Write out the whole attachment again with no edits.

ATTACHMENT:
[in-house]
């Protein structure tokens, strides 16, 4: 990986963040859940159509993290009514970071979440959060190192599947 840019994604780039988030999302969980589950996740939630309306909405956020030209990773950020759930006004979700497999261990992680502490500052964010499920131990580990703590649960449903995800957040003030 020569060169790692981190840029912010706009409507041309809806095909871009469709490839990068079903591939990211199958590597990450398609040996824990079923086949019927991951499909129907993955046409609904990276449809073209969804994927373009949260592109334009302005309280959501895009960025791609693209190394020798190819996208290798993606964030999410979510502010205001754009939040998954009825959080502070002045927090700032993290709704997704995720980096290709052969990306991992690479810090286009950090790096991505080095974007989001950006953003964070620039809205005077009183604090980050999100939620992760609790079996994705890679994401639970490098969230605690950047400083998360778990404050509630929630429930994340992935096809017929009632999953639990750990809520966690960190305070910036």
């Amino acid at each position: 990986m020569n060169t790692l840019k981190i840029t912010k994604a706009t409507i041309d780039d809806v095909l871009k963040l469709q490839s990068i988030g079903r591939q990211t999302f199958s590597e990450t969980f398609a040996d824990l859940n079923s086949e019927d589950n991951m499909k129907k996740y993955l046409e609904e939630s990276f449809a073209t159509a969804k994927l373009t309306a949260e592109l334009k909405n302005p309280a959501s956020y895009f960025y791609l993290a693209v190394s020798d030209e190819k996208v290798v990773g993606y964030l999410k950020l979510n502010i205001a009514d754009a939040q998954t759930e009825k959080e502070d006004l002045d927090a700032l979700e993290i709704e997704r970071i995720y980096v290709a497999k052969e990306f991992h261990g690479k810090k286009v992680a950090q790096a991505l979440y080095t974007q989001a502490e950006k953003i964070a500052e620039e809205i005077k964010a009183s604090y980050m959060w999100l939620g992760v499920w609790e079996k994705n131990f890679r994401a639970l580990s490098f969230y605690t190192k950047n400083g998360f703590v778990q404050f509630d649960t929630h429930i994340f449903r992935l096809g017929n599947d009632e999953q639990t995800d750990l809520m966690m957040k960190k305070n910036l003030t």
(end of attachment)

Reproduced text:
[in-house]
């Protein structure tokens, strides 16, 4: 990986963040859940159509993290009514970071979440959060190192599947 840019994604780039988030999302969980589950996740939630309306909405956020030209990773950020759930006004979700497999261990992680502490500052964010499920131990580990703590649960449903995800957040003030 020569060169790692981190840029912010706009409507041309809806095909871009469709490839990068079903591939990211199958590597990450398609040996824990079923086949019927991951499909129907993955046409609904990276449809073209969804994927373009949260592109334009302005309280959501895009960025791609693209190394020798190819996208290798993606964030999410979510502010205001754009939040998954009825959080502070002045927090700032993290709704997704995720980096290709052969990306991992690479810090286009950090790096991505080095974007989001950006953003964070620039809205005077009183604090980050999100939620992760609790079996994705890679994401639970490098969230605690950047400083998360778990404050509630929630429930994340992935096809017929009632999953639990750990809520966690960190305070910036």
């Amino acid at each position: 990986m020569n060169t790692l840019k981190i840029t912010k994604a706009t409507i041309d780039d809806v095909l871009k963040l469709q490839s990068i988030g079903r591939q990211t999302f199958s590597e990450t969980f398609a040996d824990l859940n079923s086949e019927d589950n991951m499909k129907k996740y993955l046409e609904e939630s990276f449809a073209t159509a969804k994927l373009t309306a949260e592109l334009k909405n302005p309280a959501s956020y895009f960025y791609l993290a693209v190394s020798d030209e190819k996208v290798v990773g993606y964030l999410k950020l979510n502010i205001a009514d754009a939040q998954t759930e009825k959080e502070d006004l002045d927090a700032l979700e993290i709704e997704r970071i995720y980096v290709a497999k052969e990306f991992h261990g690479k810090k286009v992680a950090q790096a991505l979440y080095t974007q989001a502490e950006k953003i964070a500052e620039e809205i005077k964010a009183s604090y980050m959060w999100l939620g992760v499920w609790e079996k994705n131990f890679r994401a639970l580990s490098f969230y605690t190192k950047n400083g998360f703590v778990q404050f509630d649960t929630h429930i994340f449903r992935l096809g017929n599947d009632e999953q639990t995800d750990l809520m966690m957040k960190k305070n910036l003030t």